2011 also saw sectarian attacks by insurgents, and tensions between the Shiite and Sunni communities. In January of that year, Shiite pilgrims were targeted in Karbala during the Arbayeen celebration. Two days of bombings that month led to around 75 deaths and 200 wounded. In July, three bombs struck Karbala that left 100 casualties. In September, militants hijacked a bus in Anbar killing 22 Shiite pilgrims. During Ashura in December, there were 28 deaths and 78 wounded. Finally, in three days in January 2012, there were a slew of attacks again, against pilgrims heading for the holy city of Karbala resulting in 134 killed, and 283 wounded. Militants also targeted their Sunni brethren. On June 3, 2011, a suicide bomber attacked a mosque in Tikrit during Friday prayers. Another suicide bomber then blew himself up at the hospital where the wounded were taken. In total, 21 people were left dead, and 70 injured. On August 15, gunmen from Al Qaeda in Iraq assaulted a mosque in Anbar during Ramadan, murdering seven members of the Sons of Iraq. On August 28, a suicide bomber attacked the Um al-Qura mosque, the largest in Baghdad during Ramadan, killing 28. In an October 2011 poll, 75% of Sunnis questioned felt like the government did not treat them equally, and 60% said that they were treated unfairly in society overall. Tensions have also increased, because of the political dispute between the Iraqi National Movement and Prime Minister Nouri al-Maliki’s State of Law list. That showed that both insurgents and politicians were both guilty of using the sectarian card to achieve their goals. Militants hope to restart the sectarian war by attacking Shiites and Sunnis, hoping that the two sides will turn on each other. At the same time, Iraqi parties have used sectarianism in their battles with each other.
Amongst all the negative news, the Commission had some positives to report. Minorities have quotas set for them in elections, so that they are assured of representation. In the 2010 parliamentary vote, eight seats were set aside for minorities, five for Christians, and one each for Mandeans, Shabaks, and Yazidis. Six other Yazidi candidates won as part of the Kurdish Coalition as well, creating a total of 14 minority lawmakers in the 325 seat legislature. A minority caucus was also formed for the first time, and is pushing for greater representation and education about their communities. While very small, the quotas do assure that there are some minority lawmakers in each session of parliament. They appear to becoming more organized and active as well, which will hopefully improve their situation overall in Iraq.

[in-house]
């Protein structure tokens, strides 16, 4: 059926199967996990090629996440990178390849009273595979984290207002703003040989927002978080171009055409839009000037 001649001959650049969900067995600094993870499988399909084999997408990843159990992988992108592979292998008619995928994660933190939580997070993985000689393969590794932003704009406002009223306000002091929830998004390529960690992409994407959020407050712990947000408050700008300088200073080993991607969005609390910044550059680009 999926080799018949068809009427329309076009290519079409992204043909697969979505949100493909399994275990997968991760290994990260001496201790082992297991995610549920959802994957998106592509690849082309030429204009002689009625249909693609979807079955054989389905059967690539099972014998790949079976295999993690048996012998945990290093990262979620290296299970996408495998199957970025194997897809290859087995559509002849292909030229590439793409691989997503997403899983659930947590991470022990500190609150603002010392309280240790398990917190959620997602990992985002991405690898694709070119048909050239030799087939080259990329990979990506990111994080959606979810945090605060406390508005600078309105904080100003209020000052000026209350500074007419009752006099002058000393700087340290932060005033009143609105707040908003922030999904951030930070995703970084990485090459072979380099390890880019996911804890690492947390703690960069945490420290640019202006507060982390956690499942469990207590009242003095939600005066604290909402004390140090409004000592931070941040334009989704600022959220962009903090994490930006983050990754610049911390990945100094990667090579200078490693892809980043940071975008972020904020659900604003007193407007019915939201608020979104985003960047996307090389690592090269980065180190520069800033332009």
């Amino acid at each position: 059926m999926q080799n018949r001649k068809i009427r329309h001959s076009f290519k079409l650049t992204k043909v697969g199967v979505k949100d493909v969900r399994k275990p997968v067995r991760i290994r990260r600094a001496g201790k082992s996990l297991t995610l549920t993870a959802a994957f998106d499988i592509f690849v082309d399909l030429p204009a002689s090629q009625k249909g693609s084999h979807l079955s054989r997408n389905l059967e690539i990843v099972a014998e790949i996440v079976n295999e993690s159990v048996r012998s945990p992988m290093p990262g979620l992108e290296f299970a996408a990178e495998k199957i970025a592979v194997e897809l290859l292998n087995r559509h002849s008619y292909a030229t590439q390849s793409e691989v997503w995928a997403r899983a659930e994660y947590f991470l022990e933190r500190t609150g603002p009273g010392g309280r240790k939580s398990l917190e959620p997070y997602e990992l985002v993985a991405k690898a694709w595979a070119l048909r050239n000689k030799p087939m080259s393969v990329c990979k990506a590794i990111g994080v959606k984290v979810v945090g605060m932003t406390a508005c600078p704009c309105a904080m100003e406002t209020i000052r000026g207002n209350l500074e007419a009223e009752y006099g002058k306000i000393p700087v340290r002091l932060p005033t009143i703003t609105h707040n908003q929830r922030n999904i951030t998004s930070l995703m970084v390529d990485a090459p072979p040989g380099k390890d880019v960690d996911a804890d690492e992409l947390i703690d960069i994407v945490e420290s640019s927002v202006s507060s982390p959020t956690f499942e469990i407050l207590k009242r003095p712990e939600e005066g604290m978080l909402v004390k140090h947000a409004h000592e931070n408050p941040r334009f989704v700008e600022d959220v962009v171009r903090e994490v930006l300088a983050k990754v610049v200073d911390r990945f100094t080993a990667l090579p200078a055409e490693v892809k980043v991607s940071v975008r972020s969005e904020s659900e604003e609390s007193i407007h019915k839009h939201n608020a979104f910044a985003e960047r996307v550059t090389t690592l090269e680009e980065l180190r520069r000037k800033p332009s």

Despite the improved security situation in Iraq, the country has been placed on the Commission’s Watch List since 2007, and on its “country of particularly concern” list since 2008. That’s because there are still attacks upon groups based upon their religion, and sectarianism is alive and well if for nothing else, but pure political gain. At the same time, things are improving in Iraq. The number of attacks upon all religious groups is far down from what they were in the past. That gives hope that Iraq’s minorities can recover from the devastation that they felt in the years immediately after the overthrow of Saddam Hussein. For groups like the Sabeans this could provide the breathing space they need to rebuild and reproduce, so that they will not completely disappear from Iraq. The institutional discrimination and manipulation that minorities face at the hands of Arabs and Kurds however in northern Iraq will not end. That means even with things getting better in the country, there will still be many difficulties facing its minorities.
Aswat al-Iraq, “UNAMI representative calls to protect minorities’ rights,” 5/1/12
Al Dulaimy, Mohammed and Bengali, Shashank, “With U.S. forces set to go soon, Iraqi police step up,” McClatchy Newspapers, 1/21/11
International Organization for Migration, “Displacement Of Christians To The North Of Iraq,” 1/31/12
Salaheddin, Sinan, “Al-Qaida in Iraq threatens attacks on Christians,” Associated Press, 11/3/10
United States Commission on International Religious Freedom, “Annual Report of the United States Commission on International Religious Freedom,” March 2012
- “Iraq Report – 2008,” December 2008